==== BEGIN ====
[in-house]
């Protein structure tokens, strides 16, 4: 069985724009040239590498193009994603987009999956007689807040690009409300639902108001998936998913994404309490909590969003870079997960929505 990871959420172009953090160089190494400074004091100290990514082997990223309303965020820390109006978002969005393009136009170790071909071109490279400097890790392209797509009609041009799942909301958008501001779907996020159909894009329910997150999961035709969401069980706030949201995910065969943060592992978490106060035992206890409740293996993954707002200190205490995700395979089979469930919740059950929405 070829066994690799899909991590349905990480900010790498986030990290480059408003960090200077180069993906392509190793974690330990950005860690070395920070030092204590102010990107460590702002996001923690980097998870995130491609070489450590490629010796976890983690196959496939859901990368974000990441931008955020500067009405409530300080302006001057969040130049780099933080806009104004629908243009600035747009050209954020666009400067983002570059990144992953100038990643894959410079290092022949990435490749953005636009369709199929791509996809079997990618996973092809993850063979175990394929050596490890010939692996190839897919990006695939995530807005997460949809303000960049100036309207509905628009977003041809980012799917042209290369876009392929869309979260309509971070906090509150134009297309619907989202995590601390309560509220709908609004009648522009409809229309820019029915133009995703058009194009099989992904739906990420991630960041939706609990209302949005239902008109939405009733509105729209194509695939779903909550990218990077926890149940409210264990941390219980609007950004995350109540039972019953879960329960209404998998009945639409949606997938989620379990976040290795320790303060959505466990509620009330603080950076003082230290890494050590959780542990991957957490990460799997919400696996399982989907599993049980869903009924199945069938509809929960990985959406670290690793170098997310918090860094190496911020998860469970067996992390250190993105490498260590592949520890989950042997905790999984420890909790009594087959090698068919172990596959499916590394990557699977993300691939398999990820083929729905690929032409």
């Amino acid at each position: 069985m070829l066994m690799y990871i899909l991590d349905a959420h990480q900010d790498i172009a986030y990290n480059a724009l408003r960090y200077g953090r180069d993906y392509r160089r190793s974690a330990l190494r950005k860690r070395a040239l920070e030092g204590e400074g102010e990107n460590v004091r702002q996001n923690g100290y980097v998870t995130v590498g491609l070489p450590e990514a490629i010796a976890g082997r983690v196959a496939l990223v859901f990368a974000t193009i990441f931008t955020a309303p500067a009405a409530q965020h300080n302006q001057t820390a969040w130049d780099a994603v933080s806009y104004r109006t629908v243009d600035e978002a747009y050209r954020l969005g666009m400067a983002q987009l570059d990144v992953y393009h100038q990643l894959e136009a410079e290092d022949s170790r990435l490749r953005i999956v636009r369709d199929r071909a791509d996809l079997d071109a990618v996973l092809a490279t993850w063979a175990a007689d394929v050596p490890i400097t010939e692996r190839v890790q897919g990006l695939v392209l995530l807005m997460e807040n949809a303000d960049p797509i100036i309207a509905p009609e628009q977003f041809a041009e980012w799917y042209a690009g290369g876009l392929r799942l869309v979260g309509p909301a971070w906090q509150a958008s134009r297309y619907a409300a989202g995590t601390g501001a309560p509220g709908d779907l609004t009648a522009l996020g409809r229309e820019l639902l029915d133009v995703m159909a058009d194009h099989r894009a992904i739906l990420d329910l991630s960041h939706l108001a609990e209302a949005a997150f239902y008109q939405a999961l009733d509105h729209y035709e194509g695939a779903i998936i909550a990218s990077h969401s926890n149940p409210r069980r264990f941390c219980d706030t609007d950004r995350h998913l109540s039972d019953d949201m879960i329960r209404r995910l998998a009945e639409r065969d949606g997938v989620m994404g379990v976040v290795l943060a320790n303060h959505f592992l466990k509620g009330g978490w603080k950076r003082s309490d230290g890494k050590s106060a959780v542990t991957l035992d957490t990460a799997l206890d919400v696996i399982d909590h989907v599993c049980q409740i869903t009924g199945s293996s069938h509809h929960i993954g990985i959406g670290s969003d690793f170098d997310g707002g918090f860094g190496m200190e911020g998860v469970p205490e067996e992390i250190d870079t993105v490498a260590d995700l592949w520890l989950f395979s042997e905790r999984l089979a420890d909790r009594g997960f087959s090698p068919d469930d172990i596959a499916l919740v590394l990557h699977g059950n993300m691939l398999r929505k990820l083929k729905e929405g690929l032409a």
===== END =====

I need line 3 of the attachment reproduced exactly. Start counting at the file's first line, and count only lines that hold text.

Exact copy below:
């Amino acid at each position: 069985m070829l066994m690799y990871i899909l991590d349905a959420h990480q900010d790498i172009a986030y990290n480059a724009l408003r960090y200077g953090r180069d993906y392509r160089r190793s974690a330990l190494r950005k860690r070395a040239l920070e030092g204590e400074g102010e990107n460590v004091r702002q996001n923690g100290y980097v998870t995130v590498g491609l070489p450590e990514a490629i010796a976890g082997r983690v196959a496939l990223v859901f990368a974000t193009i990441f931008t955020a309303p500067a009405a409530q965020h300080n302006q001057t820390a969040w130049d780099a994603v933080s806009y104004r109006t629908v243009d600035e978002a747009y050209r954020l969005g666009m400067a983002q987009l570059d990144v992953y393009h100038q990643l894959e136009a410079e290092d022949s170790r990435l490749r953005i999956v636009r369709d199929r071909a791509d996809l079997d071109a990618v996973l092809a490279t993850w063979a175990a007689d394929v050596p490890i400097t010939e692996r190839v890790q897919g990006l695939v392209l995530l807005m997460e807040n949809a303000d960049p797509i100036i309207a509905p009609e628009q977003f041809a041009e980012w799917y042209a690009g290369g876009l392929r799942l869309v979260g309509p909301a971070w906090q509150a958008s134009r297309y619907a409300a989202g995590t601390g501001a309560p509220g709908d779907l609004t009648a522009l996020g409809r229309e820019l639902l029915d133009v995703m159909a058009d194009h099989r894009a992904i739906l990420d329910l991630s960041h939706l108001a609990e209302a949005a997150f239902y008109q939405a999961l009733d509105h729209y035709e194509g695939a779903i998936i909550a990218s990077h969401s926890n149940p409210r069980r264990f941390c219980d706030t609007d950004r995350h998913l109540s039972d019953d949201m879960i329960r209404r995910l998998a009945e639409r065969d949606g997938v989620m994404g379990v976040v290795l943060a320790n303060h959505f592992l466990k509620g009330g978490w603080k950076r003082s309490d230290g890494k050590s106060a959780v542990t991957l035992d957490t990460a799997l206890d919400v696996i399982d909590h989907v599993c049980q409740i869903t009924g199945s293996s069938h509809h929960i993954g990985i959406g670290s969003d690793f170098d997310g707002g918090f860094g190496m200190e911020g998860v469970p205490e067996e992390i250190d870079t993105v490498a260590d995700l592949w520890l989950f395979s042997e905790r999984l089979a420890d909790r009594g997960f087959s090698p068919d469930d172990i596959a499916l919740v590394l990557h699977g059950n993300m691939l398999r929505k990820l083929k729905e929405g690929l032409a």